The first Big Ten road game is usually a rattling at best experience, especially for a young team that hasn’t played a true road game this season. Assembly Hall has been especially cruel to the Gophers who have won once their since 1996, and even in that game, a win that went a long way in sending the Gophers to the NCAA tournament, a 19 point lead was not safe.
Considering all the history, the experience level of the team, and that Illinois may be a better team, the Gophers do have one very important thing on their side: timing. The Gophers catch a huge break starting the conference season with two road games. The student sections will be noticeably more empty and quiet. The Gopher won’t be favored in either game, but they’ll have a better chance to win than they would have later in the season in more raucous environments. It should also benefit the Gophers that Illinois will be playing their first game since a close loss to Missouri in the Bragging Rights game, an annual tradition that amounts to Duke and North Carolina playing on a neutral court. This will be something of a let-down game for the Illini, it almost has to be.
That loss to Missouri was the best game Illinois has played in weeks, and it still isn’t obvious if they are actually figuring things out. They were down by 11 points at the half, and it took a furious comeback to make the game competitive. In the previous game they hung to beat Cornell by four and before that lost to UNLV in disheartening fashing by scoring fewer than 50 points for the second time this season (they scored only 48 in a win over St. Bonaventure on December 7th).
When the Fighting Illini have the ball:
The Fighting Illini have the third worst offense in the Big Ten. They shoot an acceptable 52% inside the two-point line, led by 7’1” center Meyers Leonard, but if those inside shots aren’t falling or are unavailable due to good defense, they don’t have any alternative ways to score. They make only 32% of their three-point attempts and are terrible at getting to the free-throw line. Essentially, they are a jump shooting team that can’t make jump-shots.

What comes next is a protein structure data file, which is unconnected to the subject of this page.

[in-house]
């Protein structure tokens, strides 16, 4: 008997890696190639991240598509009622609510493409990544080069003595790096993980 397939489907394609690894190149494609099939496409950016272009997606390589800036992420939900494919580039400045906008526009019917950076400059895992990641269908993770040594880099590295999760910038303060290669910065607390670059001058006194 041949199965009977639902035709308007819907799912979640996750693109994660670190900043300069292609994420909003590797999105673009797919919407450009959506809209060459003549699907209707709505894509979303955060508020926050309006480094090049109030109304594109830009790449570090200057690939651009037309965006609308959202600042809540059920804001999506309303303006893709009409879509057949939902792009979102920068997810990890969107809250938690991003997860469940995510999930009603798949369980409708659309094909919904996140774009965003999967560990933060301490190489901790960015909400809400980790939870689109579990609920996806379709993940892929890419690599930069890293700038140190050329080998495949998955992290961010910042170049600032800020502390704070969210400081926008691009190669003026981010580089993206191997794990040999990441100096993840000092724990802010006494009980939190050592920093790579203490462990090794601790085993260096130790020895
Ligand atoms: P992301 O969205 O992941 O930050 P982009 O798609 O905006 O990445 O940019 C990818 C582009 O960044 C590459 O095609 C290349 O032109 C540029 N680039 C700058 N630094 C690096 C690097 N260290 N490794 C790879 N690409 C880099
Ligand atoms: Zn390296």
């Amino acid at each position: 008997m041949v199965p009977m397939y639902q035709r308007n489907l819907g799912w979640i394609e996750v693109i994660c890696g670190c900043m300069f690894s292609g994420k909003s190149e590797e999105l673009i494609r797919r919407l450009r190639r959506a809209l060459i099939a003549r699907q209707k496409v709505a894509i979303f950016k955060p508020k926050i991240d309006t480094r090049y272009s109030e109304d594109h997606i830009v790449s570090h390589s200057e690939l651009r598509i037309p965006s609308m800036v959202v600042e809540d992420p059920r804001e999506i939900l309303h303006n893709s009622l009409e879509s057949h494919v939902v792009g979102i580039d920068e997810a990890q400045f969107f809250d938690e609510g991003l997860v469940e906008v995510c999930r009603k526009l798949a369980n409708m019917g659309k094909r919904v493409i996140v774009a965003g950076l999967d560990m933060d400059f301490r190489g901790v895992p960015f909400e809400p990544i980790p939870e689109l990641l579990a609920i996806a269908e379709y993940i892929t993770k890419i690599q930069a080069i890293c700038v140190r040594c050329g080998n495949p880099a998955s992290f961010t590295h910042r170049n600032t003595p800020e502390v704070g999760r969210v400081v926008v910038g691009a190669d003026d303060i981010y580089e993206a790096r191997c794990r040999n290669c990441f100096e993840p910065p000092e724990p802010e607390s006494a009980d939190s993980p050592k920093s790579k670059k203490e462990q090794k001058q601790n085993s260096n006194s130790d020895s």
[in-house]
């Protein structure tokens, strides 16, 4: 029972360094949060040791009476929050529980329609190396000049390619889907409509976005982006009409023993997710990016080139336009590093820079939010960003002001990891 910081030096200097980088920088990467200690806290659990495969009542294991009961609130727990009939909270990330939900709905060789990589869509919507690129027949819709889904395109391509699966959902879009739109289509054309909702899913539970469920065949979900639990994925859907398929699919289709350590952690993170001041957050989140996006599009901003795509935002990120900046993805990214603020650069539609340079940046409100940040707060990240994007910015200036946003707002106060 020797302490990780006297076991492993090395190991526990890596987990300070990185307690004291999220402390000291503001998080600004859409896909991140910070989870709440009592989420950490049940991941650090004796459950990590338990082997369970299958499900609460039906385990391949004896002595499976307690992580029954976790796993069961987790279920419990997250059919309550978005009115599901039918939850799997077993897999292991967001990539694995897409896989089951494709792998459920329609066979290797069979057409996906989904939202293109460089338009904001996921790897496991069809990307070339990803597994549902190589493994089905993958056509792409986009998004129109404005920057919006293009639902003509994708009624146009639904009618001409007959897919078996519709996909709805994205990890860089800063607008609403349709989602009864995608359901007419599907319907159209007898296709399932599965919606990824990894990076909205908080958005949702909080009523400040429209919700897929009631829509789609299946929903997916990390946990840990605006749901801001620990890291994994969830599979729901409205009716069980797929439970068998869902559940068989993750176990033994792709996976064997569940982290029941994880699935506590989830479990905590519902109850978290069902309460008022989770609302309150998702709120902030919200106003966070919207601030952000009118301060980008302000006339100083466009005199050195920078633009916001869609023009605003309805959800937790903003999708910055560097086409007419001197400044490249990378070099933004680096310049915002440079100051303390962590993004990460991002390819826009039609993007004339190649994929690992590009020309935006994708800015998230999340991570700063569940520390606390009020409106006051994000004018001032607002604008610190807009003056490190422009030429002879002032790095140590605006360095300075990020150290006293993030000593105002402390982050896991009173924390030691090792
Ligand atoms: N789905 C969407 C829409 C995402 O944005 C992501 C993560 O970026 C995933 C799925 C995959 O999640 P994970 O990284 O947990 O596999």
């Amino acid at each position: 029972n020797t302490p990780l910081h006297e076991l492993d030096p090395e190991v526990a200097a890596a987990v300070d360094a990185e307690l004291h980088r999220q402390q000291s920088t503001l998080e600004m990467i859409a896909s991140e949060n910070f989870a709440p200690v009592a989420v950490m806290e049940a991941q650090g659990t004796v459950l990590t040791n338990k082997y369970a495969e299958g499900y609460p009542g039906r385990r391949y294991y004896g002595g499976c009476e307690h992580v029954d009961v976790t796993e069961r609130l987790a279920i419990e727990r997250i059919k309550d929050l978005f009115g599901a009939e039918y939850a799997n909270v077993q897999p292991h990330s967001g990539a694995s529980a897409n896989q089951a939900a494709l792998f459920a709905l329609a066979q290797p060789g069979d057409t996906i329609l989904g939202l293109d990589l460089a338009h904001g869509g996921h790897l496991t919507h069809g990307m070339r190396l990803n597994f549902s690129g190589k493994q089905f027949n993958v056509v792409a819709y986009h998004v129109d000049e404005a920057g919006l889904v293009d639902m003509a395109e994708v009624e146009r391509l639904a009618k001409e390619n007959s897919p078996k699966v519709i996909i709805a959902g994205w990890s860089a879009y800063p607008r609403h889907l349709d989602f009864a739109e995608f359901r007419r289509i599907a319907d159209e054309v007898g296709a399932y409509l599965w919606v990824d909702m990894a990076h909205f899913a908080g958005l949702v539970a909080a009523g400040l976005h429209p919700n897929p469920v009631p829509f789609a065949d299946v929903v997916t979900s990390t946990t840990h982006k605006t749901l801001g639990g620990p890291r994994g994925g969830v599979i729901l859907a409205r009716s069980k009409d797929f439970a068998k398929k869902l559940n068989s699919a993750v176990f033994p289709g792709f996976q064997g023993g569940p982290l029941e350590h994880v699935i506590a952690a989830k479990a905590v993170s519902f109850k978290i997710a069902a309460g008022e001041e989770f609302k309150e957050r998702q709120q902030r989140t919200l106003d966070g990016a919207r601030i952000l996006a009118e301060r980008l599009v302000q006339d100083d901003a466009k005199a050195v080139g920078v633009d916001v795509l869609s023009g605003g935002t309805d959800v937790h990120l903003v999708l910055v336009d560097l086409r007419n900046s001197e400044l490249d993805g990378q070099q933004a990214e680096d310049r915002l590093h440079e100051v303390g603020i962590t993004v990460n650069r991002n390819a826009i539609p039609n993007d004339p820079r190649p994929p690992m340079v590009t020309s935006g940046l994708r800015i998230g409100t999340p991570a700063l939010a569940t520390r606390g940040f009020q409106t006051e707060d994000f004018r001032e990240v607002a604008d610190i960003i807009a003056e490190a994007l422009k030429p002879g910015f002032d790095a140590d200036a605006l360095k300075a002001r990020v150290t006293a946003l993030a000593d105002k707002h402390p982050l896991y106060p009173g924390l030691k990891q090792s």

Minnesota’s defense has struggled throughout the season because of their inability to play good interior and perimeter defense in the same game. The Gophers defended three-point shooters well against North Dakota State, but allowed too much dribble penetration and the help defense was almost non-existent. The Gophers should let Illinois shoot from the outside and focus more on taking away easier baskets underneath. This is the kind of team Tubby Smith’s ball-line defense was designed to stop. If Illinois makes their open jumpers, then they’ll have to try something else. The Illini are the fifth tallest team in the country, and the now under-sized Gophers could have some trouble defending them man-to-man. Don’t be shocked if the zone returns for more than a few possessions. The Illini aren’t a very good offensive rebounding team either, so going to zone shouldn’t hurt Minnesota’s defensive rebounding too much.
When the Gophers have the ball:
After some dreadful outside shooting to start the season, the Gophers are actually approaching a neutral relationship with the three-pointer. They don’t take a lot of shots from the outside, only 34 teams in the country take fewer three-points, but they are taking smart shotts that are finally going in. Minnesota is now making 35.4% of their three-point attempts compared to a national average of 34%. The Illini defend three-pointers only slightly better than the Gophers and like the Gophers allow an above average number of three-point attempts. Illinois’ interior defense is much better, thanks to the dual shot blocking threat of Leonard and Tyler Griffey. Minnesota has been scoring with ease on the inside, mostly on cuts to the basket and off drives. Illinois will have good help defense, so it will be important to look for the extra pass to spot up shooters. None if this will matter though if the Gophers can’t hold on to the ball. Their turnovers problems are far from cured, and giveaways are a momentum killer, especially on the road. The Gophers need to find ways to get extra shot attempts, and the most likely way this will happen is to continue their excellent offensive rebounding.
What to expect:
This should be a close game with Illinois’ often inept offense preventing them from jumping to a big lead regardless of how the Gophers react to their first road game. In the end though, this game is at Illinois, and the Gophers only win once every generation there.